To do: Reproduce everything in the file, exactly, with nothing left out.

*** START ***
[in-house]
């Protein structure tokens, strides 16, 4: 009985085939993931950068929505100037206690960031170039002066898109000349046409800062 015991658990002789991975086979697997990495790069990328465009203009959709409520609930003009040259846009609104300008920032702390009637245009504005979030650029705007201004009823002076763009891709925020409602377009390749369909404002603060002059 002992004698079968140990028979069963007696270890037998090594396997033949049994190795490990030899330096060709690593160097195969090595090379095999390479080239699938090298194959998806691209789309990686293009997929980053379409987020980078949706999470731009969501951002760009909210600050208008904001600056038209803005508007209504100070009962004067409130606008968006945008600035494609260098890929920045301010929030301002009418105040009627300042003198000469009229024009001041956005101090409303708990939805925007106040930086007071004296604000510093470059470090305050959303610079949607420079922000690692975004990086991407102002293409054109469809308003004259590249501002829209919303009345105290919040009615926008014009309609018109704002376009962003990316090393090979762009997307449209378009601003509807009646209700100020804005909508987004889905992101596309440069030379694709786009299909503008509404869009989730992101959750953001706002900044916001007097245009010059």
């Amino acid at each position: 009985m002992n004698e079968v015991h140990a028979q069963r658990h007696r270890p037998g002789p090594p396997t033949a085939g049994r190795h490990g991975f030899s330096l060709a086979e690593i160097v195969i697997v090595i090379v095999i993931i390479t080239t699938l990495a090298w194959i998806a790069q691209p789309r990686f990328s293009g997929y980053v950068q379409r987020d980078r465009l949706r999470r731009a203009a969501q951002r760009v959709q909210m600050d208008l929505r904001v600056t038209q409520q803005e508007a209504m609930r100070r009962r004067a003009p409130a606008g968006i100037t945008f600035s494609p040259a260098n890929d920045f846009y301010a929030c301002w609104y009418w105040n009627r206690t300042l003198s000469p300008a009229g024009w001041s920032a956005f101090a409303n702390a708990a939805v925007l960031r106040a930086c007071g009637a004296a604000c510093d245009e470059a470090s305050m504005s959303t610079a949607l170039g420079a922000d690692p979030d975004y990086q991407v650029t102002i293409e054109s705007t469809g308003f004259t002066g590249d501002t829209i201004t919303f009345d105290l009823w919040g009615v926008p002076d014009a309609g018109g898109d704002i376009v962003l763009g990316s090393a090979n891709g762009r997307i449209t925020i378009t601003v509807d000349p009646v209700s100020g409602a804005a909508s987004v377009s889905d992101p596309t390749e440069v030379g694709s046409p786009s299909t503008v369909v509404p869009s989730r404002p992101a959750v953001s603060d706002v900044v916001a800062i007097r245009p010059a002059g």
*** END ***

[in-house]
């Protein structure tokens, strides 16, 4: 009985085939993931950068929505100037206690960031170039002066898109000349046409800062 015991658990002789991975086979697997990495790069990328465009203009959709409520609930003009040259846009609104300008920032702390009637245009504005979030650029705007201004009823002076763009891709925020409602377009390749369909404002603060002059 002992004698079968140990028979069963007696270890037998090594396997033949049994190795490990030899330096060709690593160097195969090595090379095999390479080239699938090298194959998806691209789309990686293009997929980053379409987020980078949706999470731009969501951002760009909210600050208008904001600056038209803005508007209504100070009962004067409130606008968006945008600035494609260098890929920045301010929030301002009418105040009627300042003198000469009229024009001041956005101090409303708990939805925007106040930086007071004296604000510093470059470090305050959303610079949607420079922000690692975004990086991407102002293409054109469809308003004259590249501002829209919303009345105290919040009615926008014009309609018109704002376009962003990316090393090979762009997307449209378009601003509807009646209700100020804005909508987004889905992101596309440069030379694709786009299909503008509404869009989730992101959750953001706002900044916001007097245009010059």
């Amino acid at each position: 009985m002992n004698e079968v015991h140990a028979q069963r658990h007696r270890p037998g002789p090594p396997t033949a085939g049994r190795h490990g991975f030899s330096l060709a086979e690593i160097v195969i697997v090595i090379v095999i993931i390479t080239t699938l990495a090298w194959i998806a790069q691209p789309r990686f990328s293009g997929y980053v950068q379409r987020d980078r465009l949706r999470r731009a203009a969501q951002r760009v959709q909210m600050d208008l929505r904001v600056t038209q409520q803005e508007a209504m609930r100070r009962r004067a003009p409130a606008g968006i100037t945008f600035s494609p040259a260098n890929d920045f846009y301010a929030c301002w609104y009418w105040n009627r206690t300042l003198s000469p300008a009229g024009w001041s920032a956005f101090a409303n702390a708990a939805v925007l960031r106040a930086c007071g009637a004296a604000c510093d245009e470059a470090s305050m504005s959303t610079a949607l170039g420079a922000d690692p979030d975004y990086q991407v650029t102002i293409e054109s705007t469809g308003f004259t002066g590249d501002t829209i201004t919303f009345d105290l009823w919040g009615v926008p002076d014009a309609g018109g898109d704002i376009v962003l763009g990316s090393a090979n891709g762009r997307i449209t925020i378009t601003v509807d000349p009646v209700s100020g409602a804005a909508s987004v377009s889905d992101p596309t390749e440069v030379g694709s046409p786009s299909t503008v369909v509404p869009s989730r404002p992101a959750v953001s603060d706002v900044v916001a800062i007097r245009p010059a002059g």